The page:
HEADLINE

Wednesday, 1 March 2017

UN faults Lagos govt over passage of controversial ‘Environmental Bill’



Drinking Water

The United Nations Rapporteur on the human rights to water and sanitation on Monday raised "serious concerns" about the newly passed Lagos State Environmental Bill that criminalises sourcing water from natural sources.

Léo Heller criticised the state government for failing to provide adequate access to drinking water, and then criminalising or imposing fines for fetching water from lakes, rivers, or any other natural sources.

Special Rapporteurs are part of what is known as the Special Procedures of the Human Rights Council.

Special Procedures, the largest body of independent experts in the UN Human Rights system, is the general name of the Council's independent fact-finding and monitoring mechanisms that address either specific country situations or thematic issues in all parts of the world.

"The government is taking a step too far by imposing fines of the equivalent of $310 on ordinary individuals fetching water for survival, when the minimum wage stands at approximately $60," said Mr. Heller.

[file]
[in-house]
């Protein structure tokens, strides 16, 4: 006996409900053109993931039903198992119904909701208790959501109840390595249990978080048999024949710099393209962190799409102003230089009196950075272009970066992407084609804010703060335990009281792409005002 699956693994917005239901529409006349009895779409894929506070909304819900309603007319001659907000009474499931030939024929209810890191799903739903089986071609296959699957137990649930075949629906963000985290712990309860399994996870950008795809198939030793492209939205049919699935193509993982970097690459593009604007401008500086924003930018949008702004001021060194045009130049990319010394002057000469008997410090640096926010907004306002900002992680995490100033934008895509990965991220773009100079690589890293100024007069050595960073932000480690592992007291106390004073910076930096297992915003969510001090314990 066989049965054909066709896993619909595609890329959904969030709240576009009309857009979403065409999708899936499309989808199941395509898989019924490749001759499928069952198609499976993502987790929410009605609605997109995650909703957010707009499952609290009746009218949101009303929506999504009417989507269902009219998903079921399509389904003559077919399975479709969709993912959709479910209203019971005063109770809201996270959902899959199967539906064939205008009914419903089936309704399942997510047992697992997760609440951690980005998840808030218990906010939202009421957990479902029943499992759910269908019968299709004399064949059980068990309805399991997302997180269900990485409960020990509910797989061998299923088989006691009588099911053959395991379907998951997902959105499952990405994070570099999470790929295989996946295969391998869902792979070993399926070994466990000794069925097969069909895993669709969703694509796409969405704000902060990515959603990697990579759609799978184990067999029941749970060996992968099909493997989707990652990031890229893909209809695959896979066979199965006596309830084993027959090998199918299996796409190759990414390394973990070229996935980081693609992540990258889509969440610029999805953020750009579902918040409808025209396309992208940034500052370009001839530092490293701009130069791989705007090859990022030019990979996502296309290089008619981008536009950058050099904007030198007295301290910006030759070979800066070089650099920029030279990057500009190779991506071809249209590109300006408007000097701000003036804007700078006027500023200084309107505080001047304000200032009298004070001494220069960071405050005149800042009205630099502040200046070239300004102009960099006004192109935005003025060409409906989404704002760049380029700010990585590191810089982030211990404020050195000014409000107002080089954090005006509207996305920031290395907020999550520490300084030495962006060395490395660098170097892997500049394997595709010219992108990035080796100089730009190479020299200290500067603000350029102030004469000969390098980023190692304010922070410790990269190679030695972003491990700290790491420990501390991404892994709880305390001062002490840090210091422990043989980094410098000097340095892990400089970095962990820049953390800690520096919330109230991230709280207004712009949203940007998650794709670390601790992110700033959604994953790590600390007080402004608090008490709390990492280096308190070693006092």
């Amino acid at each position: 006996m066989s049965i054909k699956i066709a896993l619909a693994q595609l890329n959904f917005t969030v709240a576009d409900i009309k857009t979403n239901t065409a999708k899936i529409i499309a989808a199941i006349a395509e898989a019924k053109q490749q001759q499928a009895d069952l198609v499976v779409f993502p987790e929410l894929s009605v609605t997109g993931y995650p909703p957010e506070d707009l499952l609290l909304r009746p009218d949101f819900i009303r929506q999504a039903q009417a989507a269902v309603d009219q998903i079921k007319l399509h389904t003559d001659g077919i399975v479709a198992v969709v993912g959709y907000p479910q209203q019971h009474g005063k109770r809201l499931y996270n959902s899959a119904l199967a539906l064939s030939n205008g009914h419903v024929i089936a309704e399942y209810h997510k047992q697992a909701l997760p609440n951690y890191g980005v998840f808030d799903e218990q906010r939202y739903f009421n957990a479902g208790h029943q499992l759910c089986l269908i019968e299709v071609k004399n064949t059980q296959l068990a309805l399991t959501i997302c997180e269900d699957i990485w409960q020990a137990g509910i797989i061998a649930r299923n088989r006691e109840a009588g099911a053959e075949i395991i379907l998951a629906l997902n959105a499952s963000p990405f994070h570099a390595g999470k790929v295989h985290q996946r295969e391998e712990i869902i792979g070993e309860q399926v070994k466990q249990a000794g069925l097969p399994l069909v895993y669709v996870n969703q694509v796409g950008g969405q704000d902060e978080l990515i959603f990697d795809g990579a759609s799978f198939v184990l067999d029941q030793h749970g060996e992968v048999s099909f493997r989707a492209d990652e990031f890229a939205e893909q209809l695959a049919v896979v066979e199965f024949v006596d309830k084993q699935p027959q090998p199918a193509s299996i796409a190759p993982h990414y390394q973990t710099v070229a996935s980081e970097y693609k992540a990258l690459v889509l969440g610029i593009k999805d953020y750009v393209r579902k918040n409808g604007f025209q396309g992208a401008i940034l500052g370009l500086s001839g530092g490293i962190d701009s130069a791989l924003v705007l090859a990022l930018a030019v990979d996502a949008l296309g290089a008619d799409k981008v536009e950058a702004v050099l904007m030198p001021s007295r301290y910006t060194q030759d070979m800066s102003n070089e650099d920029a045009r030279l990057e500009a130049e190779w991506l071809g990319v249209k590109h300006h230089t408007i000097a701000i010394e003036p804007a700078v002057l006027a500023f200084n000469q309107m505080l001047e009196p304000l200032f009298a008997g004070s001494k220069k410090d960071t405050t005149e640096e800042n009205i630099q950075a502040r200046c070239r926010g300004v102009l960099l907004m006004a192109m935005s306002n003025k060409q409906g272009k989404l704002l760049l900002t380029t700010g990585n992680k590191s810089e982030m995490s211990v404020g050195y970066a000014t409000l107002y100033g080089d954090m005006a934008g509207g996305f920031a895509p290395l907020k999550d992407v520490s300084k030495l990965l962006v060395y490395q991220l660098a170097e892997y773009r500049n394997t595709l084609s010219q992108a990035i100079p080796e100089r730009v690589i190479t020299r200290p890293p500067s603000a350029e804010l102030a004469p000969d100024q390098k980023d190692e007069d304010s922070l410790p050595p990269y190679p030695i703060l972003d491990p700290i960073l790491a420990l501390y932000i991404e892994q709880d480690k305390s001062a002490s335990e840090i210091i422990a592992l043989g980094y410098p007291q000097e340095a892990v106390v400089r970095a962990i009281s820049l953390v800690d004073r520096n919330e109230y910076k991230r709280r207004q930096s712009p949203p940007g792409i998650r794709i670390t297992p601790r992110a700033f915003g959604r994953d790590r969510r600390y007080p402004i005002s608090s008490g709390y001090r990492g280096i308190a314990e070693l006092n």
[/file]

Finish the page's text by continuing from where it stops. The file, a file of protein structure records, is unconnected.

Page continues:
The comment from the UN expert comes after the Lagos State House of Assembly passed the Lagos Environment Bill on February 20.

The Bill includes specific provisions that criminalise the sourcing of water from natural sources if conducted without the approval from the authorities.

Last week, a coalition of civil society groups, grassroots campaigners, and water unionists vowed to resist the Bill if signed into law by Governor Akinwunmi Ambode.

Mr. Heller said legal measures by the government to regulate access to water are an important step to ensure that drinking water is safe.

"However, when only 10 per cent of the population are connected to piped networks and the rest of the population rely on natural water sources for drinking water, a blanket prohibition of accessing natural water is not the way forward."

Mr. Heller urged the government to reconsider the Bill and to conduct "a proper and meaningful" public consultation with all relevant stakeholders.

The UN Rapporteur said he sent a letter to the Nigerian government on 4 July, 2016, to request for clarification about the water and sanitation situation in Lagos but got no response.


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